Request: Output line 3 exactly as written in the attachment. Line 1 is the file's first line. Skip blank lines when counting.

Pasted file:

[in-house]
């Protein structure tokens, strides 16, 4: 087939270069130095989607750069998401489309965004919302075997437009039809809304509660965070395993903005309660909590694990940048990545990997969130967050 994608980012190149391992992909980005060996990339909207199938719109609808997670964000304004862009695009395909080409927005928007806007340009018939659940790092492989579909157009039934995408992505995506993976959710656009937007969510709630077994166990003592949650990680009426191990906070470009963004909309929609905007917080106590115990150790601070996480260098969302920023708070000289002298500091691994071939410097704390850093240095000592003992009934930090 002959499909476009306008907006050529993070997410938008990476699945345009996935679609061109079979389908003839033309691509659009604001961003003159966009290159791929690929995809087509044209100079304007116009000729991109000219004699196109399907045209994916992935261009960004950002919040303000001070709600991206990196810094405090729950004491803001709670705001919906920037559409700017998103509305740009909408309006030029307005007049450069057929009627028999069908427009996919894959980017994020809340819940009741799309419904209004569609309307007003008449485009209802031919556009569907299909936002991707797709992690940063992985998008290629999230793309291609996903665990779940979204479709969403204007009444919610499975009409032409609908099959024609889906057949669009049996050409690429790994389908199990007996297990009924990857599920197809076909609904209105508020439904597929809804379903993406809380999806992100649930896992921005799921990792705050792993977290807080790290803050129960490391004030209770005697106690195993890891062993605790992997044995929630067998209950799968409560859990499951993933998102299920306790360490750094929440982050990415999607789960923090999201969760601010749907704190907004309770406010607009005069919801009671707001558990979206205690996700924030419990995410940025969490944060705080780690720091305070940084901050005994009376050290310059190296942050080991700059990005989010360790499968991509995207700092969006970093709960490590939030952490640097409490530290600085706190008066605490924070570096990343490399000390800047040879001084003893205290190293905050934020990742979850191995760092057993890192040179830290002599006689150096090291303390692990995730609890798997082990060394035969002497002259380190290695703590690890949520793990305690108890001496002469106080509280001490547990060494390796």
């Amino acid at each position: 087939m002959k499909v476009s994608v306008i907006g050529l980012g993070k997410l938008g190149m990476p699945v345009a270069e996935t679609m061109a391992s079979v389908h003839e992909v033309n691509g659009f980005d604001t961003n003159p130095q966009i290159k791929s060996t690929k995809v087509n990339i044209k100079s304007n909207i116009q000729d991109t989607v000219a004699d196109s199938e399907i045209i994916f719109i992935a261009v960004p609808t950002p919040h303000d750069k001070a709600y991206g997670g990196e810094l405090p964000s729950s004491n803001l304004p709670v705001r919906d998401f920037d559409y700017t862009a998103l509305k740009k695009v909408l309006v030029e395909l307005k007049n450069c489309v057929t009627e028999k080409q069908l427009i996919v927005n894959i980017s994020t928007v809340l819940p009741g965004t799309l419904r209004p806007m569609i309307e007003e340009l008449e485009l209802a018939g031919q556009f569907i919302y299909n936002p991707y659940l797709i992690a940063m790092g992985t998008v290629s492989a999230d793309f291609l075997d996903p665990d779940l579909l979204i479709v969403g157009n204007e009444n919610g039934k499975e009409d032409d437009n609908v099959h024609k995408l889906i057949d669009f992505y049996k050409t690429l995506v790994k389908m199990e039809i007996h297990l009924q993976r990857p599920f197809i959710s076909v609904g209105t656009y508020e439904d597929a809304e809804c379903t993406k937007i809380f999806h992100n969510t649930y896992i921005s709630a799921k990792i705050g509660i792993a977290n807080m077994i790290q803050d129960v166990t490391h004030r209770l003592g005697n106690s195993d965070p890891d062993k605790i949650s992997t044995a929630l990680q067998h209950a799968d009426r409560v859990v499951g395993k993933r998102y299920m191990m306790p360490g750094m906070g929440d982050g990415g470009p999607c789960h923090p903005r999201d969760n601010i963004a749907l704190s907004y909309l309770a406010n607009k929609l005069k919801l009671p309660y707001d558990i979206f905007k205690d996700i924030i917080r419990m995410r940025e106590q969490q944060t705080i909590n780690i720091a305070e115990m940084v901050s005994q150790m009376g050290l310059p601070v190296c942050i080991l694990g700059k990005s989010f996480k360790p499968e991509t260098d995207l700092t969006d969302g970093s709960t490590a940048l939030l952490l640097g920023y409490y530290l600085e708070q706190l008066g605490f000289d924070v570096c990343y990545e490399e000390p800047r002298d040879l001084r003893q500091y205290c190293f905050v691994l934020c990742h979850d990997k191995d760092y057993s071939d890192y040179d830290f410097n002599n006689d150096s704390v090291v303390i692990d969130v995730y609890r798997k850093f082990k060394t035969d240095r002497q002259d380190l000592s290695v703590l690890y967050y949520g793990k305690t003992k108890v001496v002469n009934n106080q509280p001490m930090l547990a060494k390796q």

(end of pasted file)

């Amino acid at each position: 087939m002959k499909v476009s994608v306008i907006g050529l980012g993070k997410l938008g190149m990476p699945v345009a270069e996935t679609m061109a391992s079979v389908h003839e992909v033309n691509g659009f980005d604001t961003n003159p130095q966009i290159k791929s060996t690929k995809v087509n990339i044209k100079s304007n909207i116009q000729d991109t989607v000219a004699d196109s199938e399907i045209i994916f719109i992935a261009v960004p609808t950002p919040h303000d750069k001070a709600y991206g997670g990196e810094l405090p964000s729950s004491n803001l304004p709670v705001r919906d998401f920037d559409y700017t862009a998103l509305k740009k695009v909408l309006v030029e395909l307005k007049n450069c489309v057929t009627e028999k080409q069908l427009i996919v927005n894959i980017s994020t928007v809340l819940p009741g965004t799309l419904r209004p806007m569609i309307e007003e340009l008449e485009l209802a018939g031919q556009f569907i919302y299909n936002p991707y659940l797709i992690a940063m790092g992985t998008v290629s492989a999230d793309f291609l075997d996903p665990d779940l579909l979204i479709v969403g157009n204007e009444n919610g039934k499975e009409d032409d437009n609908v099959h024609k995408l889906i057949d669009f992505y049996k050409t690429l995506v790994k389908m199990e039809i007996h297990l009924q993976r990857p599920f197809i959710s076909v609904g209105t656009y508020e439904d597929a809304e809804c379903t993406k937007i809380f999806h992100n969510t649930y896992i921005s709630a799921k990792i705050g509660i792993a977290n807080m077994i790290q803050d129960v166990t490391h004030r209770l003592g005697n106690s195993d965070p890891d062993k605790i949650s992997t044995a929630l990680q067998h209950a799968d009426r409560v859990v499951g395993k993933r998102y299920m191990m306790p360490g750094m906070g929440d982050g990415g470009p999607c789960h923090p903005r999201d969760n601010i963004a749907l704190s907004y909309l309770a406010n607009k929609l005069k919801l009671p309660y707001d558990i979206f905007k205690d996700i924030i917080r419990m995410r940025e106590q969490q944060t705080i909590n780690i720091a305070e115990m940084v901050s005994q150790m009376g050290l310059p601070v190296c942050i080991l694990g700059k990005s989010f996480k360790p499968e991509t260098d995207l700092t969006d969302g970093s709960t490590a940048l939030l952490l640097g920023y409490y530290l600085e708070q706190l008066g605490f000289d924070v570096c990343y990545e490399e000390p800047r002298d040879l001084r003893q500091y205290c190293f905050v691994l934020c990742h979850d990997k191995d760092y057993s071939d890192y040179d830290f410097n002599n006689d150096s704390v090291v303390i692990d969130v995730y609890r798997k850093f082990k060394t035969d240095r002497q002259d380190l000592s290695v703590l690890y967050y949520g793990k305690t003992k108890v001496v002469n009934n106080q509280p001490m930090l547990a060494k390796q």